Transition provisions are included to provide for an orderly transition between the wardship system and the new arrangements under the 2015 Act. On Report Stage, I introduced amendments to give clarity for persons in respect of whom a wardship application has been made but is unresolved at the time of the commencement of the 2015 Act. Following further consideration over the summer, I will be seeking to bring some further amendments to those provisions to give further clarity on Committee Stage in this House.
Part 3 concerns amendments to other Acts made by the Bill and is chiefly concerned with Ireland's important obligations under the UNCRPD. Ireland ratified the UNCRPD in 2018 and this Bill is an opportunity to give legislative effect to certain obligations thereunder and to advance the rights of persons with disabilities. Amendments are made to the Juries Act 1976 to allow persons with hearing impairments to sit on juries. The Bill also seeks to amend the Electoral Act 1992 by removing the prohibition on persons "of unsound mind" from standing for elections to the Dáil.
Amendments to the establishing legislation for the National Disability Authority are made which allow for staff of that body to become civil servants of the State. Amendments are introduced that will legislate for the role of the Irish Human Rights and Equality Commission, IHREC, as Ireland's dedicated UNCRPD national monitoring body. The Bill provides that IHREC will be supported by the National Disability Authority in this role. In a significant move, the Bill will provide for the gradual doubling of the minimum statutory target for the employment of persons with disabilities in the public sector, which will double from its current number of 3% to 6% on a phased basis by 2025. Amendments are made to allow a partial freedom of information exemption relating to investigations undertaken by the DSS. This is consistent with other exemptions where individual privacy rights and the integrity and effectiveness of investigation processes are concerned.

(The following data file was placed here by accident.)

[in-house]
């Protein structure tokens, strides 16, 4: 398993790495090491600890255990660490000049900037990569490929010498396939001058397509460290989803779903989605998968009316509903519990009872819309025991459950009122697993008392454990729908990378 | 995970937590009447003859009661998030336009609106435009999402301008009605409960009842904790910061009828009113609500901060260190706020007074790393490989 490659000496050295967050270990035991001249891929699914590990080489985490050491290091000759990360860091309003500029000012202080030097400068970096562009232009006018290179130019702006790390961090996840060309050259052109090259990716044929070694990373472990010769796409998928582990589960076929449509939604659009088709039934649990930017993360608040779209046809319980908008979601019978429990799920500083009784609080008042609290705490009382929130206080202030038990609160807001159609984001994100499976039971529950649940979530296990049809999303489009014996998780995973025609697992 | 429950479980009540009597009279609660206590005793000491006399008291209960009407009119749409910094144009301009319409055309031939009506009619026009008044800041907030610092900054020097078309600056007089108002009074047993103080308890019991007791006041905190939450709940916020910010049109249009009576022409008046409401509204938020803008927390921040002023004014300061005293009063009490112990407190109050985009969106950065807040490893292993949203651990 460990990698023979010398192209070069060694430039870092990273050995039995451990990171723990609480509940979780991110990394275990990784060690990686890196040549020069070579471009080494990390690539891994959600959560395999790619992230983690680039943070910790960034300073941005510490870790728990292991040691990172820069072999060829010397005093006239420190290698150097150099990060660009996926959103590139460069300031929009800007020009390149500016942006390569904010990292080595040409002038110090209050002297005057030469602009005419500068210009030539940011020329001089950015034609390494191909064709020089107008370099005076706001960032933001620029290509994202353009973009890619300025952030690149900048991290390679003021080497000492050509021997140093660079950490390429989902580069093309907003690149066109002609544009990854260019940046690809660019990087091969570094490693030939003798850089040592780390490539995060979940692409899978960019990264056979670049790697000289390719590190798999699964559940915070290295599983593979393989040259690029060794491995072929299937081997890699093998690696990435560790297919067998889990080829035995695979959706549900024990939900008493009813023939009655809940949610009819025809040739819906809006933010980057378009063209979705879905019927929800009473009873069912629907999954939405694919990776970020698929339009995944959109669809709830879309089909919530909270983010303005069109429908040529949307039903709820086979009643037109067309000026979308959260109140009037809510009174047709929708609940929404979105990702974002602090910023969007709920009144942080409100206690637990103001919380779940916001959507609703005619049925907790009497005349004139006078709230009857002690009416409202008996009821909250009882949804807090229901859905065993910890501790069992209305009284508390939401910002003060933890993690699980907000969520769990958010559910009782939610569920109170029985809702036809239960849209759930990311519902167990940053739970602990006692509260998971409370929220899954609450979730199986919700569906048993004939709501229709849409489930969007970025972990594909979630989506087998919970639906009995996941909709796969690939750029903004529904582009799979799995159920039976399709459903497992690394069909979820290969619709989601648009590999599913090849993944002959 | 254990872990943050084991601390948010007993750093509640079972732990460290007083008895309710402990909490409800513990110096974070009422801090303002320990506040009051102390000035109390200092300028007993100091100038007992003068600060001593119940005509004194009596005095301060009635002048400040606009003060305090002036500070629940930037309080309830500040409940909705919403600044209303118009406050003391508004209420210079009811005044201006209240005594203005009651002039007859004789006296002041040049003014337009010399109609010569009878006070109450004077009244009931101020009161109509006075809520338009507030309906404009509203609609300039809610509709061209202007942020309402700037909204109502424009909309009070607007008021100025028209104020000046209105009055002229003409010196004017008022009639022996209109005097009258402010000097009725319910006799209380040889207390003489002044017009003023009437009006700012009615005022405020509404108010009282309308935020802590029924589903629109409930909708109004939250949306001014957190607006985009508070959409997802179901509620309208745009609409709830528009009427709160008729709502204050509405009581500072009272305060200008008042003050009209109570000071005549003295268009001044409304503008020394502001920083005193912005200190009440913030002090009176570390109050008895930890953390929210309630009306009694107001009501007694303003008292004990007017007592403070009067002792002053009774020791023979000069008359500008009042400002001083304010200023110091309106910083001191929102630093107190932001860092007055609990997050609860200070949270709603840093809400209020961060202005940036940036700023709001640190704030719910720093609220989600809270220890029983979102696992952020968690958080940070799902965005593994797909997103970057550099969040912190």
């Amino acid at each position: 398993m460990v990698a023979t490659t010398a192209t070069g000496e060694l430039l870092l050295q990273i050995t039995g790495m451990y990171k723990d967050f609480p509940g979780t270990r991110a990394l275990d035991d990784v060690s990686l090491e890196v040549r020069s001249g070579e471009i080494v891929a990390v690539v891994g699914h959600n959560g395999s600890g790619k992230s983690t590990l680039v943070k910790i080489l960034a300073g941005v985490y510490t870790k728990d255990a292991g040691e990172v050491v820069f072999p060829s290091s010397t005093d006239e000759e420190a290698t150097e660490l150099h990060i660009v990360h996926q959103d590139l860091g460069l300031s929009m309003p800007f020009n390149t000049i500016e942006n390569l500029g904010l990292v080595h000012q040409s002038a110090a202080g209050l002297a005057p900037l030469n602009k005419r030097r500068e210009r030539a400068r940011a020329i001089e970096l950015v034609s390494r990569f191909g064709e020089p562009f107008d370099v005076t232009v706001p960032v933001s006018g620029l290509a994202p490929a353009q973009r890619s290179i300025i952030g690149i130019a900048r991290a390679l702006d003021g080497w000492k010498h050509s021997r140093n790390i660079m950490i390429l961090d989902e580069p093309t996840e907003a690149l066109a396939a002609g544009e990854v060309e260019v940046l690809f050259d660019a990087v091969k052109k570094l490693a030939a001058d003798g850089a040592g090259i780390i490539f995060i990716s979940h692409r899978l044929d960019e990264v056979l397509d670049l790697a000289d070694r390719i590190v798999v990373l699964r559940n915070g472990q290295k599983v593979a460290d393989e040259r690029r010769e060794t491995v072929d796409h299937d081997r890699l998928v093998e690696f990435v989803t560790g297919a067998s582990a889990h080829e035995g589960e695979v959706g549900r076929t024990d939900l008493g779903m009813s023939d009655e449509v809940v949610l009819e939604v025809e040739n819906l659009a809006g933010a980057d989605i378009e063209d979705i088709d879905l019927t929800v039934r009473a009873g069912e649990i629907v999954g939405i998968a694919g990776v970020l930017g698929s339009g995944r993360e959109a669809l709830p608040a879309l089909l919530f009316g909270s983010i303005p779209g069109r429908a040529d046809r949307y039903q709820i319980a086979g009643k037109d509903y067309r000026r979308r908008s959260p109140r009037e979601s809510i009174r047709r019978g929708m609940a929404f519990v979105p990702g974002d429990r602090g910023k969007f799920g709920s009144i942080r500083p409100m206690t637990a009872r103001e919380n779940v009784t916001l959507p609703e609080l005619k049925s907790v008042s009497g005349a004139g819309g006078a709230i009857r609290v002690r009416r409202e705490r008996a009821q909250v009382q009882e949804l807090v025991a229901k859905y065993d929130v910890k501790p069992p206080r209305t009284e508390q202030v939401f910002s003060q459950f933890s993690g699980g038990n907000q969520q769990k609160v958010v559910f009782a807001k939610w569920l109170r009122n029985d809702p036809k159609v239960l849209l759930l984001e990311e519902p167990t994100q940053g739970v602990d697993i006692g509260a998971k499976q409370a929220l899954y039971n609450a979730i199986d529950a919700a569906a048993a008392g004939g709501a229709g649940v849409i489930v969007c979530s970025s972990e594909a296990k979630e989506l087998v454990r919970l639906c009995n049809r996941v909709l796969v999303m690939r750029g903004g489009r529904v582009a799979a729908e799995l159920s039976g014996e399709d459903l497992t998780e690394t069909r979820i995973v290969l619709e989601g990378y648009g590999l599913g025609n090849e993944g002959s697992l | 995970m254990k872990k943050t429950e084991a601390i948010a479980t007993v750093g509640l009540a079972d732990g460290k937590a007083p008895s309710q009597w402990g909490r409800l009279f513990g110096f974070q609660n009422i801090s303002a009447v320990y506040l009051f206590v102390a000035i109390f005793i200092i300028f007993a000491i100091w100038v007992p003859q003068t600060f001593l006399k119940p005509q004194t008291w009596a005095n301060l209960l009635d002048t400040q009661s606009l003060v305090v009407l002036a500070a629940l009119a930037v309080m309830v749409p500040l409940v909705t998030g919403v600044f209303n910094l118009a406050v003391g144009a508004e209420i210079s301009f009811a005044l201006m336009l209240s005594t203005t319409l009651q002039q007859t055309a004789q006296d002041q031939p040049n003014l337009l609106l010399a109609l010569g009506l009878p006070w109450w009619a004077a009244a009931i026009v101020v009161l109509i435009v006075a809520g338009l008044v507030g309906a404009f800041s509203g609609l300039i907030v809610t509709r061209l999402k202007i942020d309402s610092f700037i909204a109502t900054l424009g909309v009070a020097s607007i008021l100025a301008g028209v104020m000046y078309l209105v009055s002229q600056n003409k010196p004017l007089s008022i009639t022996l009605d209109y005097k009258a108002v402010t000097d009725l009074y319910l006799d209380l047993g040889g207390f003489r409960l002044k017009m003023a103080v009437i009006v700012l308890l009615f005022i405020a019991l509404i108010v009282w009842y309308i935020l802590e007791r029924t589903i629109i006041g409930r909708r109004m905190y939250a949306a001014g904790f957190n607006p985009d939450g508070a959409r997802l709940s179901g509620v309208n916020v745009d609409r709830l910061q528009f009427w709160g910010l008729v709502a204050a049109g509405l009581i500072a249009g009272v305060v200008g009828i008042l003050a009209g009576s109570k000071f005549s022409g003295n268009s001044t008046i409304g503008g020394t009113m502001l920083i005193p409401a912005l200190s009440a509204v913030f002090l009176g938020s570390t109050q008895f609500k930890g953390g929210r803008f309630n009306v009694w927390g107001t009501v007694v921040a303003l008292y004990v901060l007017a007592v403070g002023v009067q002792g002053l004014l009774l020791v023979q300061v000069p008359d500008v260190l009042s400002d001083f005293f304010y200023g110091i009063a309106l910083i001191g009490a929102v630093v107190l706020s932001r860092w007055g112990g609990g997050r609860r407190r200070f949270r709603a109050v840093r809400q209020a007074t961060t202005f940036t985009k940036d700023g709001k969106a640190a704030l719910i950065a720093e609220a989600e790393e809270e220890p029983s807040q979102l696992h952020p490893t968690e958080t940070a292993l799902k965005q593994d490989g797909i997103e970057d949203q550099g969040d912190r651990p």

Since introducing the Bill earlier this year, there has been significant discussion on the proposed provisions. I have listened very closely and very carefully to those discussions. I will take this opportunity to signal that I will be seeking the approval of my Cabinet colleagues to bring further amendments on Committee Stage to address a number of key issues. In the main, these will be by way of further procedural amendments to the Act, further safeguarding measures, and further cost reduction measures for the people who will rely on the Act. I am also mindful of the consultation obligations set out in the UNCRPD.
However, there is one issue in particular I will specifically address. With the help of officials in the Department of the Health and the Office of the Attorney General, my Department continues to examine the extension of assisted decision-making supports to those whose involuntary treatment is regulated under Part 4 of the Mental Health Act. This remains an issue that l, and the wider Government, are extremely keen to address and I have gone on record to state that we must move to parity in this area. While it must be acknowledged that fundamental reform of the law on involuntary treatment will necessarily fall to more dedicated legislation, such as the ongoing review of the Mental Health Act itself, I remain committed to doing as much as can be done in this Bill before it leaves the Houses, and I intend to bring proposals on Committee Stage in this House to advance that important matter.
The amendment Bill before us today will allow for the commencement of the Assisted Decision-Making (Capacity) Act 2015. We will end wardship and move away from a disempowering and paternalistic "best interest" approach in favour of enshrining the primacy of a person's will and preference. We will legislate for the presumption of a person's capacity and ensure that where we encounter diminished capacity, we maximise and support a person's decision-making power in an explicitly rights-based framework. This reform is long awaited and long overdue. I commend this Bill to the House.